Hope Against Hopelessness

I went on a date recently. He wore black clothes, more jewelry than me, and a stunning half corset that I would have killed for. This unconventional date happened because I’ve decided that while my relationships never seem to last longer than a few weeks, I might as well make them the most interesting weeks I can with people I truly like.

I tend to consider myself a hopeless hopeful when it comes to dating. I begin a relationship knowing it won’t work out, yet I always find myself hoping that it just might. This one partnership might just slip through the cracks in my heart’s shell-like façade and show me what real, unconditional romantic love is.

People like to say things like “you can’t be loved by someone unconditionally until you love yourself unconditionally.” I call bullshit. I have loved people so broken they might never love themselves. I have cared and cried over people who believe they are so far gone from ‘pure’ they might as well be ‘toxic’. I can love those who hate themselves unconditionally. But, accepting unconditional love with its unconditional condition can be nearly impossible for those who don’t love themselves. I have always been able to give that unconditional love, but to receive it, and not fear that I might screw it up, that is almost impossible. There is always a way to lose an unconditional love in my mind.

So, I block the idea. I work hard to be the perfect idea of a girlfriend for the person I’m dating so I don’t have to deal with the idea that they might grow to love me unconditionally. With my scars and pain and ugly quirks. Because who doesn’t love a cute quirk? Who doesn’t adore a girl with a fun, laughing and odd enough personality that she seems one of a kind? Sure, I am all of those things, but I paint it all in the best light possible. I make my scars into funny anecdotes, my fears into goofy phrases my desires into inside jokes, just to make them feel special. They see me, but through my own rose-coloured glasses. I tell myself when I break up with them that they didn’t really love me for me, they loved a fake version of me. They loved the version I gave them. And it’s their fault that they couldn’t see through my professional disguise. A trick of the light, a swift movement under a table and I was real enough to not be seen. And I act like it’s their fault. And mine.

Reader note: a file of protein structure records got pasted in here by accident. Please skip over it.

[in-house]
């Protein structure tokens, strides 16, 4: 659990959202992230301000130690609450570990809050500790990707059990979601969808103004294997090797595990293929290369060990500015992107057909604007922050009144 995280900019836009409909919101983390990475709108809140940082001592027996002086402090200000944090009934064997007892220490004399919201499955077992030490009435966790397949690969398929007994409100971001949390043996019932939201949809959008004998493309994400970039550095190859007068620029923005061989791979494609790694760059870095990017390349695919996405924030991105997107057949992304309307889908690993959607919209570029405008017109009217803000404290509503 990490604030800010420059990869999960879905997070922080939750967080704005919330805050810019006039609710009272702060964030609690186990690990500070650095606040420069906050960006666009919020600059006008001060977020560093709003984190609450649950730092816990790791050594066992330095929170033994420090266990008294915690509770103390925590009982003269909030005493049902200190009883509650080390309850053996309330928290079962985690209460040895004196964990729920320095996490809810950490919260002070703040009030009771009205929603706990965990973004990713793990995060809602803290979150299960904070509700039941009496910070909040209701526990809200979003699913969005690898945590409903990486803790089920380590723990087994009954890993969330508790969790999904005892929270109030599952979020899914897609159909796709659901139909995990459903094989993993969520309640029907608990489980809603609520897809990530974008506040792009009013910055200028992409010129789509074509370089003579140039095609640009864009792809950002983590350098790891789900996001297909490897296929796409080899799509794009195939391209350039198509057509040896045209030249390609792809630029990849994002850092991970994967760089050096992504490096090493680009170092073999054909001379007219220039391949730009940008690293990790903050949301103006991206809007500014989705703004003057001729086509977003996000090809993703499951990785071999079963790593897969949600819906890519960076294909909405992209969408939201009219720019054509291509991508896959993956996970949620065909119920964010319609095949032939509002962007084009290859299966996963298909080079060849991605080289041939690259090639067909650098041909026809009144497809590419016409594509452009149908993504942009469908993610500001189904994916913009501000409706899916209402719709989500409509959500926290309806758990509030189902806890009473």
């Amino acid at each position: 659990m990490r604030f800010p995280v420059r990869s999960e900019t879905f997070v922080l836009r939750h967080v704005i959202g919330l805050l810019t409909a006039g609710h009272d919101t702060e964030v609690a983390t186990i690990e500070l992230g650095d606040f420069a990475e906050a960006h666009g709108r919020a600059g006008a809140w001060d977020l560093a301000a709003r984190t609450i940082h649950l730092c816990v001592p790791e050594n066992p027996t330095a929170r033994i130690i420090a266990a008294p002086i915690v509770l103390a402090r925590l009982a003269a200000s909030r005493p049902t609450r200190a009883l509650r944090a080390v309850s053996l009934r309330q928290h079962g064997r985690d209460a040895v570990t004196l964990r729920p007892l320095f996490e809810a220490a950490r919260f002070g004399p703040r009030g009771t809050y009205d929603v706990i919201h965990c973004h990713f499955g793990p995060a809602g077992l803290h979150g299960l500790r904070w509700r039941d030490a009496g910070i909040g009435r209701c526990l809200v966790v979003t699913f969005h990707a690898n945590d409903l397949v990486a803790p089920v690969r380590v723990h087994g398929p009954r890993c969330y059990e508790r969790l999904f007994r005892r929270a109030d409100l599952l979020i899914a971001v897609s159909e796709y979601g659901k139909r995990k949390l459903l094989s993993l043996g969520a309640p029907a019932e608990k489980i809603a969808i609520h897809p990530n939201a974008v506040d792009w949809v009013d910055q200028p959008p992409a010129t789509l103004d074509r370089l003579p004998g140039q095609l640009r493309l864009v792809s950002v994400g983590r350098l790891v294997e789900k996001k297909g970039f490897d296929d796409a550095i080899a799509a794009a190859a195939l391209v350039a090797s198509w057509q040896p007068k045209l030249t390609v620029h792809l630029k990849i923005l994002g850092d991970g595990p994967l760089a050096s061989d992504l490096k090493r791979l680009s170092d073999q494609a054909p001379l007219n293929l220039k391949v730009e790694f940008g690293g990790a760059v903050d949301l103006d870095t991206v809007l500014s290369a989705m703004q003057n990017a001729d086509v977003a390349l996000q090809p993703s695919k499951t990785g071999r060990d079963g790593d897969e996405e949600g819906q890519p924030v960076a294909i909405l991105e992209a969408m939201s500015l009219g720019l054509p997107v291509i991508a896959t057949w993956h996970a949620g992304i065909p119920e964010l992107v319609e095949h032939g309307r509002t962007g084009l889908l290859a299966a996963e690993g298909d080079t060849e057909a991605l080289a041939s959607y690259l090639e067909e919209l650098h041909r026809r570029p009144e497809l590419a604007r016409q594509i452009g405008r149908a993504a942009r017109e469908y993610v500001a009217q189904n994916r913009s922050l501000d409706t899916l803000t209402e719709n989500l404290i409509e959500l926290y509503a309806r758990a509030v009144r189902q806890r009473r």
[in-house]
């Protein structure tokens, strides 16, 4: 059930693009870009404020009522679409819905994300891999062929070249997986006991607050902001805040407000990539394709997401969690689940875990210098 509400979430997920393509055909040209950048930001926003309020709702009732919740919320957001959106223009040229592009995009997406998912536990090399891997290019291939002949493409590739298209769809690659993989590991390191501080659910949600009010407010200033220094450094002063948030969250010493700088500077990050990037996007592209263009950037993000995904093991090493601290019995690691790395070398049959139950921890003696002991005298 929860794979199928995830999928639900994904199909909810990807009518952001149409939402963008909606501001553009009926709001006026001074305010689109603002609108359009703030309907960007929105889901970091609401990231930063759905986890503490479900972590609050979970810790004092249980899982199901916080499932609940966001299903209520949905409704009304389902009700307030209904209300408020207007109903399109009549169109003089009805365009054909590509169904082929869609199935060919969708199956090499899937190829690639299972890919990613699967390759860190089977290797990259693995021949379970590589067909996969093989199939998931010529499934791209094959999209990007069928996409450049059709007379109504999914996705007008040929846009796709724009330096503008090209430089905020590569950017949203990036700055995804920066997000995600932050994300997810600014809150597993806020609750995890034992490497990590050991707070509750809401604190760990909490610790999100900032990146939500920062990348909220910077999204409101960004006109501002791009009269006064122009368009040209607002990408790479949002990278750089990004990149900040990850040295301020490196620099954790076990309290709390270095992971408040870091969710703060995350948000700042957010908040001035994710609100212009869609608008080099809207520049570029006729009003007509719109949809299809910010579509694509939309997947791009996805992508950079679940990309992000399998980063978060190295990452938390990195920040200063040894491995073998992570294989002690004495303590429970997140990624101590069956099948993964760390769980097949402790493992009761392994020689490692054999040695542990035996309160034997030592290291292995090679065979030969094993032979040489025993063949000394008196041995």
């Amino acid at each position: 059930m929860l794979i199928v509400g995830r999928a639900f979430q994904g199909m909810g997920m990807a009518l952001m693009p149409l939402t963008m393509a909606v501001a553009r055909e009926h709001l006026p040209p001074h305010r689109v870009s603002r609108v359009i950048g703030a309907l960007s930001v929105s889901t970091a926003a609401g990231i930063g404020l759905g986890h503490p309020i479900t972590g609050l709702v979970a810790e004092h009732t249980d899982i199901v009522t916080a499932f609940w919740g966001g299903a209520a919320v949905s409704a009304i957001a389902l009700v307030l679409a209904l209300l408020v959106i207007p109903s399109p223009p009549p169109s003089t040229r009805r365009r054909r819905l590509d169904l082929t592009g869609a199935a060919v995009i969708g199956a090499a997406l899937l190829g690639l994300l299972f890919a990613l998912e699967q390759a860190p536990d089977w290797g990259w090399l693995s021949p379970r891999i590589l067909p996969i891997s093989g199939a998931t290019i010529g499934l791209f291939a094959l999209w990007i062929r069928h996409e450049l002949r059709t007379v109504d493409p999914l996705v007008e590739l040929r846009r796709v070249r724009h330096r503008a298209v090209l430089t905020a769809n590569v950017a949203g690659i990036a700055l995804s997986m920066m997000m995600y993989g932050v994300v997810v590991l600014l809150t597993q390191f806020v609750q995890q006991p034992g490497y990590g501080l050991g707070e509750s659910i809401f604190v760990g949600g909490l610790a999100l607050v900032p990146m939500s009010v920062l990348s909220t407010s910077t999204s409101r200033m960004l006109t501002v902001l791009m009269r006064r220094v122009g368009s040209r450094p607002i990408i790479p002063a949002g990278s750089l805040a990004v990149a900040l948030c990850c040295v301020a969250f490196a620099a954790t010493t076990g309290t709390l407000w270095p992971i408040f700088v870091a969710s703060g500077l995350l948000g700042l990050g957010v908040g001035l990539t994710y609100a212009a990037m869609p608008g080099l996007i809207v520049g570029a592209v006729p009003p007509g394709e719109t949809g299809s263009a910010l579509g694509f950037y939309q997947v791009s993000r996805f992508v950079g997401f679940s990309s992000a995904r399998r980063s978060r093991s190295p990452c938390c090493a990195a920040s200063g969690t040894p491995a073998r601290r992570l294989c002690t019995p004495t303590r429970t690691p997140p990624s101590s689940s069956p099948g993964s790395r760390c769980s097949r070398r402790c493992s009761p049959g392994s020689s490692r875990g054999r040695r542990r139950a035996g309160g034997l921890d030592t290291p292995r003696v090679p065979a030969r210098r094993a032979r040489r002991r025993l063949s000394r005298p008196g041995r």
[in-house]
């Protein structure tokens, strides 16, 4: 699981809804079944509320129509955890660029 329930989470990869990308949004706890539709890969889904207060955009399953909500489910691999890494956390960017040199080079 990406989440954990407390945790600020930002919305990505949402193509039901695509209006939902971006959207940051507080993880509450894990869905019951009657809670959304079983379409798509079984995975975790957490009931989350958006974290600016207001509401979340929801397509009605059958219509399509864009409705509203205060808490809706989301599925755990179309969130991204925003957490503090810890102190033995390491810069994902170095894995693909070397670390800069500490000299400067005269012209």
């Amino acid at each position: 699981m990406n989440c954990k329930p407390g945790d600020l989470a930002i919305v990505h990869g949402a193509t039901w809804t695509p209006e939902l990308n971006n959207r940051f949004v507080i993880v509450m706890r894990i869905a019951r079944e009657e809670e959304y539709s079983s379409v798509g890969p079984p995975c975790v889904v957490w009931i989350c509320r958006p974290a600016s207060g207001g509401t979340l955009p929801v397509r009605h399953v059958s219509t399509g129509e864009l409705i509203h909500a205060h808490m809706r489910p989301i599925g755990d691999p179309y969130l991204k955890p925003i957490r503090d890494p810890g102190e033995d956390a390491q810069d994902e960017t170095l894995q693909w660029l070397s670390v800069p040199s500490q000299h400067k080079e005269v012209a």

But sometimes, sometimes I let go. I go through phases of life believing I don’t need anyone. I throw myself into friendships and they seem to blossom. When I say I don’t need anyone, I mean I need everyone. I just don’t need that specific someone, but I do need, well, someone. Just with different clauses and conditions. Friendships are unique. They’re like the moon. Always there but sometimes hard to see. And as I end a relationship I find my friendships become a full moon. Aglow for me. There for me. A way for me to connect more comfortably. And while I see myself continuing this cycle longer than necessary, I know the people I have surrounded myself with will always be there when I need my full moon. Until maybe I admit to myself that a relationship wouldn’t be so terrible. Just maybe, one day, my heart of fireflies could be ready to embrace someone fully. And my full moon will fall into alignment with my summer night and all will be well. But until then, I will hope against hopelessness in all aspects of my life that one day, my body might allow for a partner to share in its beauty.


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